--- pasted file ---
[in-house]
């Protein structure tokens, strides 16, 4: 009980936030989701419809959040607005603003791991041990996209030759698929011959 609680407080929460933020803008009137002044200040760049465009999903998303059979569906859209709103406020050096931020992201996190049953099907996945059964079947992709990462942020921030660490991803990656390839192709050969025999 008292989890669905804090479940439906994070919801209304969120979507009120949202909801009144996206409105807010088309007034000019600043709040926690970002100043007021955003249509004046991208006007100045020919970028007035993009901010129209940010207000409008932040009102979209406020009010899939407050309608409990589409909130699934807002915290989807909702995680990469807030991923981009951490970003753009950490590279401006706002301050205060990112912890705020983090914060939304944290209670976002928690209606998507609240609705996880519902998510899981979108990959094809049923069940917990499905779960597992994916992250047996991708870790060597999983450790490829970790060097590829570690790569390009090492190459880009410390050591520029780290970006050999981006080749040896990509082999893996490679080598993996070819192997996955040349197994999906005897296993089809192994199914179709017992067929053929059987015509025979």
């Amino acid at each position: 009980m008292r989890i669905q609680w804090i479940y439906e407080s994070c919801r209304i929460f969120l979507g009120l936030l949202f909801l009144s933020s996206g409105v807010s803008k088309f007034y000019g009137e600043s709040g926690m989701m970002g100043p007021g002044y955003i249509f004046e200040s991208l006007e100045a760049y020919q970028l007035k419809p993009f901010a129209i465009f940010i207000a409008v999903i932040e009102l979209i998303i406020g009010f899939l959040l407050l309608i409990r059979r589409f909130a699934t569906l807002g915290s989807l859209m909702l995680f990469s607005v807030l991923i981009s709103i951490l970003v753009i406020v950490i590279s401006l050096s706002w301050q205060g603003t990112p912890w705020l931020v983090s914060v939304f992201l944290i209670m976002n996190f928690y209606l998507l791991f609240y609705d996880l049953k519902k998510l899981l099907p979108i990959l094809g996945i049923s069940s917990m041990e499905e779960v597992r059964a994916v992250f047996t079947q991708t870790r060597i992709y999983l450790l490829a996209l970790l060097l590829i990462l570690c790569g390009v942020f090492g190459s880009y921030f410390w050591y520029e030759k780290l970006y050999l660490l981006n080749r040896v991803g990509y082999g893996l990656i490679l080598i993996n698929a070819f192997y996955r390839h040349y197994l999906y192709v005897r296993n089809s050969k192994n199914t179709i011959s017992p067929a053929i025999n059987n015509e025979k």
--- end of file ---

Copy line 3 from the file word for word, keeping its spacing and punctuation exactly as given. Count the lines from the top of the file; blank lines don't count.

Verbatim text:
């Amino acid at each position: 009980m008292r989890i669905q609680w804090i479940y439906e407080s994070c919801r209304i929460f969120l979507g009120l936030l949202f909801l009144s933020s996206g409105v807010s803008k088309f007034y000019g009137e600043s709040g926690m989701m970002g100043p007021g002044y955003i249509f004046e200040s991208l006007e100045a760049y020919q970028l007035k419809p993009f901010a129209i465009f940010i207000a409008v999903i932040e009102l979209i998303i406020g009010f899939l959040l407050l309608i409990r059979r589409f909130a699934t569906l807002g915290s989807l859209m909702l995680f990469s607005v807030l991923i981009s709103i951490l970003v753009i406020v950490i590279s401006l050096s706002w301050q205060g603003t990112p912890w705020l931020v983090s914060v939304f992201l944290i209670m976002n996190f928690y209606l998507l791991f609240y609705d996880l049953k519902k998510l899981l099907p979108i990959l094809g996945i049923s069940s917990m041990e499905e779960v597992r059964a994916v992250f047996t079947q991708t870790r060597i992709y999983l450790l490829a996209l970790l060097l590829i990462l570690c790569g390009v942020f090492g190459s880009y921030f410390w050591y520029e030759k780290l970006y050999l660490l981006n080749r040896v991803g990509y082999g893996l990656i490679l080598i993996n698929a070819f192997y996955r390839h040349y197994l999906y192709v005897r296993n089809s050969k192994n199914t179709i011959s017992p067929a053929i025999n059987n015509e025979k």